Ah, the last major blog post of vacation. This is always a tough one, mainly because one’s mind starts to focus on going home, going back to work, going back to reality, etc., and also, one is dead-ass tired from so much backing-and-forthing, here and there, everywhere.
All that said, I am determined not to let our trip to Madrid go un-blogged! That happened to me last year when we went to Cardiff—probably the best day we had spent in the entire six weeks—and I didn’t have one ounce of energy left to write it up, choose pictures, upload the pictures, edit the blog, do all the hyperlinks, etc. etc. I have often thought about going back to that day in Cardiff and writing the blog post anyway, but hey, even I’m not that mental.
But … Madrid! Olé!
We had an early 8:25am flight time, and luckily for us, J’s mum drove us to Stansted Airport, which is about an hour away from Harrow. It was an early rise, for sure, and we were out the door around 6am. The only good thing about leaving that early is the lack of traffic, which is never a bad thing when in London.
Once more, we were treated to the finest in No Frills Flying with the illustrious Ryanair. Now, really, with what other so-called airlines are offering (nothing, or less than nothing) at outrageous prices, I’m starting to think that the No Frills way (hey, at least it’s honest) is the way to go. The flight was on time, smooth, and about ¾ full. Perfect.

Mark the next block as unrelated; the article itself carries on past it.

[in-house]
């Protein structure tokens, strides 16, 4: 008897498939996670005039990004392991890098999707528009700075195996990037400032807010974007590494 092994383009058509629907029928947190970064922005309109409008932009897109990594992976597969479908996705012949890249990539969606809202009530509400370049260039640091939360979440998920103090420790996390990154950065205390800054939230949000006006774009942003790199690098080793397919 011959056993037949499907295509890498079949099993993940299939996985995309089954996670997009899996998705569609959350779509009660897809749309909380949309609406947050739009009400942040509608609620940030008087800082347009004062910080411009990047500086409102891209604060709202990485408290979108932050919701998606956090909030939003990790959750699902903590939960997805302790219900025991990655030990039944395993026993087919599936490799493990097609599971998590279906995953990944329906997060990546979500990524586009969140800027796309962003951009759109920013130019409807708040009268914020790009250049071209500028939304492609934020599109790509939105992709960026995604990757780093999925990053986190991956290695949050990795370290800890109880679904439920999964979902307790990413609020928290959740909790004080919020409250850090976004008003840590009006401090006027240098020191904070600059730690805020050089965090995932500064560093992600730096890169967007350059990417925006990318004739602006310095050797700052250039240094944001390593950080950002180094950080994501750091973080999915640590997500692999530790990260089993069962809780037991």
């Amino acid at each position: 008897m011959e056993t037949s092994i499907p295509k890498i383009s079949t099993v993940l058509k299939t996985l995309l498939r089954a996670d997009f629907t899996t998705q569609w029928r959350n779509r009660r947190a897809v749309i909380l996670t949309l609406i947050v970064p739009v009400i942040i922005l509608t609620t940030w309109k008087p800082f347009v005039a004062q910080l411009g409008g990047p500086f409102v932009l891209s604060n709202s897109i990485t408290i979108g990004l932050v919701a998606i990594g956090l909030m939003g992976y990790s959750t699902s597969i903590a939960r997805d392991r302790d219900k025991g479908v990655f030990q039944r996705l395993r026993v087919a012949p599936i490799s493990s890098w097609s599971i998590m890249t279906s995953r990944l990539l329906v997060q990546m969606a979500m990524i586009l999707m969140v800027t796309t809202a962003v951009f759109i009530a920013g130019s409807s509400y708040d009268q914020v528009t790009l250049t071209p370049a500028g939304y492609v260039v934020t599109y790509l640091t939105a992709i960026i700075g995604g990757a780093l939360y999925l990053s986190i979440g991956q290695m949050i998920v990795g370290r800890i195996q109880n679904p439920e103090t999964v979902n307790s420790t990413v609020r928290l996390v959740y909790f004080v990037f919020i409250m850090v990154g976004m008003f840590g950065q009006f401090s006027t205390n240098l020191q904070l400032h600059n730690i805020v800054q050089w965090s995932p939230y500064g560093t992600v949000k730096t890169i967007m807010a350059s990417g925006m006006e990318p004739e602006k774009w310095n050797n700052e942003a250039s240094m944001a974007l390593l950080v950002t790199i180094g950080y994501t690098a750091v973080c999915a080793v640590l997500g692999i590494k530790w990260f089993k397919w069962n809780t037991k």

We arrived at Madrid’s Barajas airport around 11:30am, and very quickly, we were on the Metro, which couldn’t be easier to navigate. There are only 12 lines, all numbered 1-12 and colour-coded. It’s almost impossible to get lost. Also, we both noticed immediately how very civilized (i.e., quiet, spacious, spread out, timely) the Metro is. Compared to London’s tube, it’s downright quiet! Sure, it does get busy on a Friday night and during rush hours, but that’s a given for any subway system. Overall, though, for a major metropolis, it’s remarkable how well the Metro works.